Ceruse originally referred to the ingredient also known as white lead. Mixed with vinegar, it formed a popular makeup used during the 1500s. Also used in lead paint, ceruse has come to mean a finish for wood where an overlay of white fills and reveals grain lines while having little effect on the overall color of the wood's base color finish. Pickling is another term for the process of creating the look of aged wood that has lost its original coat of white paint over time or giving a soft, frosty patina to raw or stained wood.
Clean any foreign matter from surface of wood. Use wire brush, stroking with the grain of wood to open wood pores and raise grain. Use fine-grade sandpaper to smooth raised grain. Remove all sawdust and debris from wood with tack cloth. Prepare your chosen cerusing material in mixing container according to product directions, thinning paint, if used, with appropriate diluting material.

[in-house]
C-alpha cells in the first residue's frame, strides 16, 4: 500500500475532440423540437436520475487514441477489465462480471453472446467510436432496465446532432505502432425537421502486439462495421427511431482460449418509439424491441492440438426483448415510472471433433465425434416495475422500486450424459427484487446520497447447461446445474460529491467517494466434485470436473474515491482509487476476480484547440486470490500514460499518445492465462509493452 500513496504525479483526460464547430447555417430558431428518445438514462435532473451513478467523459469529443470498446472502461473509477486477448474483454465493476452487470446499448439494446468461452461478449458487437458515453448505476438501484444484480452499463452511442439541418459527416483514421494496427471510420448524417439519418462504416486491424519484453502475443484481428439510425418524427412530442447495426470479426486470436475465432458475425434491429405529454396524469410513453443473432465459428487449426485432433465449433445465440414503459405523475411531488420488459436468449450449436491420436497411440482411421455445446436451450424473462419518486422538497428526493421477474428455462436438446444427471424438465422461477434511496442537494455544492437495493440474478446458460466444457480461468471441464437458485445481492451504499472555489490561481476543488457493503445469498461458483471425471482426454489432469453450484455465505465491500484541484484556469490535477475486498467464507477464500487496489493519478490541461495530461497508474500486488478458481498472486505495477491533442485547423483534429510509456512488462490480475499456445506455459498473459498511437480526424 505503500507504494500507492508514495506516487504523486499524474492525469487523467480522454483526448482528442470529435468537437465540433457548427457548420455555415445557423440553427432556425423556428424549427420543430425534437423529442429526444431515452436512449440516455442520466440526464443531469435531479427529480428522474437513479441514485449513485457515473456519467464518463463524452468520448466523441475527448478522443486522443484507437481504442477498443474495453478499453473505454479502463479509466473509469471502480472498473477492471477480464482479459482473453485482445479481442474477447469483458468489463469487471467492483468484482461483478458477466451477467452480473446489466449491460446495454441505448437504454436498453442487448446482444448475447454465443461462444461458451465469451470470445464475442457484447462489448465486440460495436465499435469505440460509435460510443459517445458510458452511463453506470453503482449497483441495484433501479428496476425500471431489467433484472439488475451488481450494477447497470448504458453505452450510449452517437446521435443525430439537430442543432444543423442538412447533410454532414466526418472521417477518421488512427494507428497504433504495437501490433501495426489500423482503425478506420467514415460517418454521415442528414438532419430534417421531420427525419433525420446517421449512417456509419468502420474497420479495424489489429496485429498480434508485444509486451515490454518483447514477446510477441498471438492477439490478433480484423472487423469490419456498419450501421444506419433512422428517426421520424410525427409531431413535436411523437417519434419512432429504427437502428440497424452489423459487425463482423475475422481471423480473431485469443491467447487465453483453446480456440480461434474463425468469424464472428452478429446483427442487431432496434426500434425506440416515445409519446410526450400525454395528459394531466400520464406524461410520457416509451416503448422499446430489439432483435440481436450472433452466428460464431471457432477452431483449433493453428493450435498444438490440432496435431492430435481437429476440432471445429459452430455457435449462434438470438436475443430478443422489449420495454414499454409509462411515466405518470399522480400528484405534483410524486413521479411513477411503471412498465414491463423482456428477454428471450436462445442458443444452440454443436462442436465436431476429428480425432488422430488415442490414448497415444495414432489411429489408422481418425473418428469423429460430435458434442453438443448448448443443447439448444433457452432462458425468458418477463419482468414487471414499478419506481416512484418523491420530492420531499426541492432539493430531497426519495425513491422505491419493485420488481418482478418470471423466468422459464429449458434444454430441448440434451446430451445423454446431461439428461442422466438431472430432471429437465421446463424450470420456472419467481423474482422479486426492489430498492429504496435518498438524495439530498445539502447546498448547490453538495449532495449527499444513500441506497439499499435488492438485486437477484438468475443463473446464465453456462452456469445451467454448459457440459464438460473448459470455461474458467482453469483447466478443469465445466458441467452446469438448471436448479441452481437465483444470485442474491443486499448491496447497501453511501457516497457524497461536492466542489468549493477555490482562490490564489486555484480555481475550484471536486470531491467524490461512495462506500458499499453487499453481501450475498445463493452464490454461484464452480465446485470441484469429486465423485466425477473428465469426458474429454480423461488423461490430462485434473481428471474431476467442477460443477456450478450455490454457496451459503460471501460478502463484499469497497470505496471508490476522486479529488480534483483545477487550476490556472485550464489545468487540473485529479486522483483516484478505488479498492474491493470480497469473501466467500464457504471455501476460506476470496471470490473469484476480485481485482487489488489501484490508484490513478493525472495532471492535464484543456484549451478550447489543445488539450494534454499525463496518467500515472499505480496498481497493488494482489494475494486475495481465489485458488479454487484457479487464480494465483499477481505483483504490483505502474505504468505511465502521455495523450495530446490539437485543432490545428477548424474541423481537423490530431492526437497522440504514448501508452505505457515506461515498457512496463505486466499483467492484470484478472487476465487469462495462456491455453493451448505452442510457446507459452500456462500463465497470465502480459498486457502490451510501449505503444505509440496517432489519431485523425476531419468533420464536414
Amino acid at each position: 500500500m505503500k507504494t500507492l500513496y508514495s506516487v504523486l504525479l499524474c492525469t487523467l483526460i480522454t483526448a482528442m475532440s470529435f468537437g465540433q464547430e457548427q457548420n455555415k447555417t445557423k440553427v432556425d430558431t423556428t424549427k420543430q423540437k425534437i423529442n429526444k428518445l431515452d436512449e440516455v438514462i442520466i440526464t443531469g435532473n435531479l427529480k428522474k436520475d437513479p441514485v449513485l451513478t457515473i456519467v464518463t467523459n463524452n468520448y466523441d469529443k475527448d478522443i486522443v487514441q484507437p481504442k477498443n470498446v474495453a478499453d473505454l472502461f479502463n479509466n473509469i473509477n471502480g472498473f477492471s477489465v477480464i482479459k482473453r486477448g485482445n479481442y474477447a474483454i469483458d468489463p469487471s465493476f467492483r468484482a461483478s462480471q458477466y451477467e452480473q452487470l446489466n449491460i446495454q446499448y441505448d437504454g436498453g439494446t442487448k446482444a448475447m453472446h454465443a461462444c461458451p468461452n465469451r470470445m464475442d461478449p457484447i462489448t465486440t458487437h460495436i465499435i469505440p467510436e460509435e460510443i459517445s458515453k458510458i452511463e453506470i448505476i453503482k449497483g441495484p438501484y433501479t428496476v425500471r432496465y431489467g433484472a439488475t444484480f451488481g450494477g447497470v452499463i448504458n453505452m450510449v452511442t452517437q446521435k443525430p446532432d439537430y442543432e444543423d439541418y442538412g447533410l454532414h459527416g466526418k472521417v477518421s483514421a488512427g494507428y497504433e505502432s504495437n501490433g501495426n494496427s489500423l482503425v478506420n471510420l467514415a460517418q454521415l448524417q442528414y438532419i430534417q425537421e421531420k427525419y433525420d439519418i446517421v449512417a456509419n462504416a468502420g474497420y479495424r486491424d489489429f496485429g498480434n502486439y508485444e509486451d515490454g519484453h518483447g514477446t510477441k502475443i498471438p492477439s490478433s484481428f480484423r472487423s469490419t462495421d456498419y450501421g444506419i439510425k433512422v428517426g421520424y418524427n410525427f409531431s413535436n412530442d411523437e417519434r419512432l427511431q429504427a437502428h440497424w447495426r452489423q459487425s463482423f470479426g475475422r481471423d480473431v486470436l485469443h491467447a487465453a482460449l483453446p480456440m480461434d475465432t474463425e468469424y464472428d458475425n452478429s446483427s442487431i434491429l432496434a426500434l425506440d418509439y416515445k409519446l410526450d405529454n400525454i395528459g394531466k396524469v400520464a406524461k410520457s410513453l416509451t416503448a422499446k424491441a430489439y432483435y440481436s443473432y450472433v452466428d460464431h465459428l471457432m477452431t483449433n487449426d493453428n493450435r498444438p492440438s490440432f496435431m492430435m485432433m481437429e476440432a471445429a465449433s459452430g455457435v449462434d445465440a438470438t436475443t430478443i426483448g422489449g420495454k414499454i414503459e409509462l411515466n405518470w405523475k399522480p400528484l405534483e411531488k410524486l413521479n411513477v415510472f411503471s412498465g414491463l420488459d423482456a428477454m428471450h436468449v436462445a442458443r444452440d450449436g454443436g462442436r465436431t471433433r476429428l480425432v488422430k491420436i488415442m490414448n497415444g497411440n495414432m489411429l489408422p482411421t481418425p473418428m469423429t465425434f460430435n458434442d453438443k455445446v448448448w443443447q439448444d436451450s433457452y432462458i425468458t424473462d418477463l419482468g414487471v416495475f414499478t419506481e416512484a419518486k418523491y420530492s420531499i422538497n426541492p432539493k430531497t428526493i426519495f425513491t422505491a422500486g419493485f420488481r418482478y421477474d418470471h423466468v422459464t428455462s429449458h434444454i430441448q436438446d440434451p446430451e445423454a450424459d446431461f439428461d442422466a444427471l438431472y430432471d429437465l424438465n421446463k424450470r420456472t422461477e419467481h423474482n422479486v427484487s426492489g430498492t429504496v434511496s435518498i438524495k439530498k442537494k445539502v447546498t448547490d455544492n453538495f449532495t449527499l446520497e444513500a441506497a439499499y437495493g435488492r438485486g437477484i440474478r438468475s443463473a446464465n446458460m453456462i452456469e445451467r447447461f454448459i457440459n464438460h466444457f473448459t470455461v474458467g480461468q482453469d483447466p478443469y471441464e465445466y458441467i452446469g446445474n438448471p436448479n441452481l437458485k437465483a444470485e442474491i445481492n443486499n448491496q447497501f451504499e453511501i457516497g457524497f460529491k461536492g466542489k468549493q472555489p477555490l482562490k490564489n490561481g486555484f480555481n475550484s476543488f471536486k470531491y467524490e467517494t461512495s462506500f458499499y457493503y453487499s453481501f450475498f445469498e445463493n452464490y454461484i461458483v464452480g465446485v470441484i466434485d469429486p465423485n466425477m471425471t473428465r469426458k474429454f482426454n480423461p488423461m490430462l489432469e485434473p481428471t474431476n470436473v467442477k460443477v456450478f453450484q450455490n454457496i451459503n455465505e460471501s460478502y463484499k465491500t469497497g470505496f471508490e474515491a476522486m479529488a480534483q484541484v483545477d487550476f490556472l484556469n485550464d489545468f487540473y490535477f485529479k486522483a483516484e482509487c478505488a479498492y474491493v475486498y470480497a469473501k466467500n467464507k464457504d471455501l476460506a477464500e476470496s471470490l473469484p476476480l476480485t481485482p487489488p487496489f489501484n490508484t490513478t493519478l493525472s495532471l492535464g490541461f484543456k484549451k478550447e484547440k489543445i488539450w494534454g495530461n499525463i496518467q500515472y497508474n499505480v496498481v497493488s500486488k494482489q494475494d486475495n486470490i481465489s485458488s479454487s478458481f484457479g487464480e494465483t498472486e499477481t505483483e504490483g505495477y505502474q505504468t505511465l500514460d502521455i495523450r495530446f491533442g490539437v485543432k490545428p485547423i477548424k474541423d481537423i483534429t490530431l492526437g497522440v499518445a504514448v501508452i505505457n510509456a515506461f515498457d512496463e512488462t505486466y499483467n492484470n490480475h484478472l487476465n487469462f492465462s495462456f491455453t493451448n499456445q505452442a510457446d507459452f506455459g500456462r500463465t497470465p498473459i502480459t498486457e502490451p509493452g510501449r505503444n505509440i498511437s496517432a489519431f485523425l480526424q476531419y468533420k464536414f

Apply filler, wax, stain, thinned paint or glaze in a smooth, even coat with applicator such as brush or clean lint-free cloth. Work one section at a time, feathering edges and applying in the direction of the wood grain. Time the ceruse absorption carefully so that only the most-open grainlines absorb color. Wipe off evenly with the grain, using clean, lint-free cloths.
Allow ceruse finish to dry completely. Brush on a topcoat of polyurethane, varnish, shellac or sealer and allow it to dry. Apply a second coat of your chosen sealer and let it dry. Sand lightly. Continue this process until you have achieved the desired protection for your ceruse-finished wood.